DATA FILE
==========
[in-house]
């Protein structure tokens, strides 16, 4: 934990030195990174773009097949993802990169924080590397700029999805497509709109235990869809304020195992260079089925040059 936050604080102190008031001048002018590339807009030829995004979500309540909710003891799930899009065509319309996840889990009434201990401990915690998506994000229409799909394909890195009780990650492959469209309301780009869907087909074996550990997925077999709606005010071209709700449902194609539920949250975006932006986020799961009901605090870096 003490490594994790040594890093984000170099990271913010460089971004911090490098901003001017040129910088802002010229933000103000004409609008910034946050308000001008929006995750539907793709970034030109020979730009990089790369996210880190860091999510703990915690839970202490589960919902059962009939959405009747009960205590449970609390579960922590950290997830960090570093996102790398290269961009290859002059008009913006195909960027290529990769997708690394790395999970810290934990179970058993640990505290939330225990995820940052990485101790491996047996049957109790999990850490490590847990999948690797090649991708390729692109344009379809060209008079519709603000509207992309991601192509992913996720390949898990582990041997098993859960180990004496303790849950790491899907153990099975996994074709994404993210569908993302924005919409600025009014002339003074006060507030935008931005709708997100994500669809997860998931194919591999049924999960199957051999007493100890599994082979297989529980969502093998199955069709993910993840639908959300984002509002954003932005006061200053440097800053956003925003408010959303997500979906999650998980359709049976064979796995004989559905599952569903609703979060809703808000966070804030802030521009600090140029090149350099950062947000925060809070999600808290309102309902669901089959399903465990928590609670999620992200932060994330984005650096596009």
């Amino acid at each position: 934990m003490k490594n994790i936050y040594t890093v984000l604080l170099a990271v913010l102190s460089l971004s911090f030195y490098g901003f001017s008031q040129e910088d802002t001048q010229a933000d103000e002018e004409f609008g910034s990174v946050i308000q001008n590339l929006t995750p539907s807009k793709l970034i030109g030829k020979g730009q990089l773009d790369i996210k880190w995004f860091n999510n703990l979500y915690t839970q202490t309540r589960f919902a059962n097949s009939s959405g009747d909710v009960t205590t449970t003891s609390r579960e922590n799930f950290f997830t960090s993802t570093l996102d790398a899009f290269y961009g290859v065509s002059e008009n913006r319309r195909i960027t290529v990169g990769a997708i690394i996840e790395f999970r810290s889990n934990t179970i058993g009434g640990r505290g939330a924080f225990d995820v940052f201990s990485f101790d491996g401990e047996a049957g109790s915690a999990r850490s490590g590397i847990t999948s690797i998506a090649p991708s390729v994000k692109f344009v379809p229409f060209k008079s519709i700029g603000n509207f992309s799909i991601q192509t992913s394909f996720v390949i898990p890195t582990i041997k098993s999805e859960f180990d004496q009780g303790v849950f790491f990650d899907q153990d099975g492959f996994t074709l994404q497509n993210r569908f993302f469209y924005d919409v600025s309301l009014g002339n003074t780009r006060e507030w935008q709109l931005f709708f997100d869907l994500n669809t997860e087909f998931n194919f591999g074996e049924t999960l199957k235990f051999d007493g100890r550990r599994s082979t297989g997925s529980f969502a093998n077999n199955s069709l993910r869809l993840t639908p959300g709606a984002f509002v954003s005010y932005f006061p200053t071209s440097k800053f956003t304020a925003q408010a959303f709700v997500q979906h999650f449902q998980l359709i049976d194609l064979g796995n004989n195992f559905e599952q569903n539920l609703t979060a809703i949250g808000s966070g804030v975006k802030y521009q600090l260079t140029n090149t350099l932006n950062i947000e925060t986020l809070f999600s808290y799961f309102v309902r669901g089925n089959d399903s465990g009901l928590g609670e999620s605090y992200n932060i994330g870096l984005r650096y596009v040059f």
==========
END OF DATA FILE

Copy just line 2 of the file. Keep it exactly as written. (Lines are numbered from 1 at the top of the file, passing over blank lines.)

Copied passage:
């Protein structure tokens, strides 16, 4: 934990030195990174773009097949993802990169924080590397700029999805497509709109235990869809304020195992260079089925040059 936050604080102190008031001048002018590339807009030829995004979500309540909710003891799930899009065509319309996840889990009434201990401990915690998506994000229409799909394909890195009780990650492959469209309301780009869907087909074996550990997925077999709606005010071209709700449902194609539920949250975006932006986020799961009901605090870096 003490490594994790040594890093984000170099990271913010460089971004911090490098901003001017040129910088802002010229933000103000004409609008910034946050308000001008929006995750539907793709970034030109020979730009990089790369996210880190860091999510703990915690839970202490589960919902059962009939959405009747009960205590449970609390579960922590950290997830960090570093996102790398290269961009290859002059008009913006195909960027290529990769997708690394790395999970810290934990179970058993640990505290939330225990995820940052990485101790491996047996049957109790999990850490490590847990999948690797090649991708390729692109344009379809060209008079519709603000509207992309991601192509992913996720390949898990582990041997098993859960180990004496303790849950790491899907153990099975996994074709994404993210569908993302924005919409600025009014002339003074006060507030935008931005709708997100994500669809997860998931194919591999049924999960199957051999007493100890599994082979297989529980969502093998199955069709993910993840639908959300984002509002954003932005006061200053440097800053956003925003408010959303997500979906999650998980359709049976064979796995004989559905599952569903609703979060809703808000966070804030802030521009600090140029090149350099950062947000925060809070999600808290309102309902669901089959399903465990928590609670999620992200932060994330984005650096596009």